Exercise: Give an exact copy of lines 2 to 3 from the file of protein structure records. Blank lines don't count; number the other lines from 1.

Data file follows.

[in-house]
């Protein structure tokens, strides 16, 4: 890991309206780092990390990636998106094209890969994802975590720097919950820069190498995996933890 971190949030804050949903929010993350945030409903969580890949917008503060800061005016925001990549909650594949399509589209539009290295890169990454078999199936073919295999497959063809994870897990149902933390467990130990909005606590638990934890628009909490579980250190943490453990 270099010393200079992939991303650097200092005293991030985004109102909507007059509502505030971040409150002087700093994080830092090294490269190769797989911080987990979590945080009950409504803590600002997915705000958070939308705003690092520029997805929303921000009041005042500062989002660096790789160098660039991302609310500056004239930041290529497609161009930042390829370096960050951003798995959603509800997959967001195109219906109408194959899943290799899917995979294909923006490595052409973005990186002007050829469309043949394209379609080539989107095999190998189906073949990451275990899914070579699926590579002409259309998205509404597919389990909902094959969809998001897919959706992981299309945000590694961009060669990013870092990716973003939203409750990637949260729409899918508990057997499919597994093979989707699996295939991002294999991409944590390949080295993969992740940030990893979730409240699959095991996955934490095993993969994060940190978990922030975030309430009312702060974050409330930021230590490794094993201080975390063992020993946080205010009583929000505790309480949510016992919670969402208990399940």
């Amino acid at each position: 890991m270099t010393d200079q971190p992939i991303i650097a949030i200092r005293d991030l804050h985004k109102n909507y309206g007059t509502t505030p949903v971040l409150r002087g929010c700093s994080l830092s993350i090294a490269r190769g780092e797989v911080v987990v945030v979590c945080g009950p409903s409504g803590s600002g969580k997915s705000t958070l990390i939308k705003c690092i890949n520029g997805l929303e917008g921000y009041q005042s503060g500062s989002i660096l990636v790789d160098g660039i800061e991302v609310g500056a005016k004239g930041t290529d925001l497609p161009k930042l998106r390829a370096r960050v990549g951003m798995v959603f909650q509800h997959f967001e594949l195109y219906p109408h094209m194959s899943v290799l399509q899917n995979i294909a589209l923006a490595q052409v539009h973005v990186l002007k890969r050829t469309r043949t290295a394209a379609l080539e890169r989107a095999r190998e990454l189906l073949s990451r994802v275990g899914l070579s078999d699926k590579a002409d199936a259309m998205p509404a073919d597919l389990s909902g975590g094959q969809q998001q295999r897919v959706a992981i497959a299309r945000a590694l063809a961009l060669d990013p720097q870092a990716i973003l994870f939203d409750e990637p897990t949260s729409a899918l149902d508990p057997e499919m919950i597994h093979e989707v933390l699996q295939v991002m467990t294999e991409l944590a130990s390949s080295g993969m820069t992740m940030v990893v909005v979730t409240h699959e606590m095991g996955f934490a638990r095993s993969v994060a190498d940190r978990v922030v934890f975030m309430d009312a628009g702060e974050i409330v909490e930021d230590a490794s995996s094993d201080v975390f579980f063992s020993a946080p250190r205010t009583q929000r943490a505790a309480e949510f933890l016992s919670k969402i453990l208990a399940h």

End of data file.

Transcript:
């Protein structure tokens, strides 16, 4: 890991309206780092990390990636998106094209890969994802975590720097919950820069190498995996933890 971190949030804050949903929010993350945030409903969580890949917008503060800061005016925001990549909650594949399509589209539009290295890169990454078999199936073919295999497959063809994870897990149902933390467990130990909005606590638990934890628009909490579980250190943490453990 270099010393200079992939991303650097200092005293991030985004109102909507007059509502505030971040409150002087700093994080830092090294490269190769797989911080987990979590945080009950409504803590600002997915705000958070939308705003690092520029997805929303921000009041005042500062989002660096790789160098660039991302609310500056004239930041290529497609161009930042390829370096960050951003798995959603509800997959967001195109219906109408194959899943290799899917995979294909923006490595052409973005990186002007050829469309043949394209379609080539989107095999190998189906073949990451275990899914070579699926590579002409259309998205509404597919389990909902094959969809998001897919959706992981299309945000590694961009060669990013870092990716973003939203409750990637949260729409899918508990057997499919597994093979989707699996295939991002294999991409944590390949080295993969992740940030990893979730409240699959095991996955934490095993993969994060940190978990922030975030309430009312702060974050409330930021230590490794094993201080975390063992020993946080205010009583929000505790309480949510016992919670969402208990399940």
């Amino acid at each position: 890991m270099t010393d200079q971190p992939i991303i650097a949030i200092r005293d991030l804050h985004k109102n909507y309206g007059t509502t505030p949903v971040l409150r002087g929010c700093s994080l830092s993350i090294a490269r190769g780092e797989v911080v987990v945030v979590c945080g009950p409903s409504g803590s600002g969580k997915s705000t958070l990390i939308k705003c690092i890949n520029g997805l929303e917008g921000y009041q005042s503060g500062s989002i660096l990636v790789d160098g660039i800061e991302v609310g500056a005016k004239g930041t290529d925001l497609p161009k930042l998106r390829a370096r960050v990549g951003m798995v959603f909650q509800h997959f967001e594949l195109y219906p109408h094209m194959s899943v290799l399509q899917n995979i294909a589209l923006a490595q052409v539009h973005v990186l002007k890969r050829t469309r043949t290295a394209a379609l080539e890169r989107a095999r190998e990454l189906l073949s990451r994802v275990g899914l070579s078999d699926k590579a002409d199936a259309m998205p509404a073919d597919l389990s909902g975590g094959q969809q998001q295999r897919v959706a992981i497959a299309r945000a590694l063809a961009l060669d990013p720097q870092a990716i973003l994870f939203d409750e990637p897990t949260s729409a899918l149902d508990p057997e499919m919950i597994h093979e989707v933390l699996q295939v991002m467990t294999e991409l944590a130990s390949s080295g993969m820069t992740m940030v990893v909005v979730t409240h699959e606590m095991g996955f934490a638990r095993s993969v994060a190498d940190r978990v922030v934890f975030m309430d009312a628009g702060e974050i409330v909490e930021d230590a490794s995996s094993d201080v975390f579980f063992s020993a946080p250190r205010t009583q929000r943490a505790a309480e949510f933890l016992s919670k969402i453990l208990a399940h």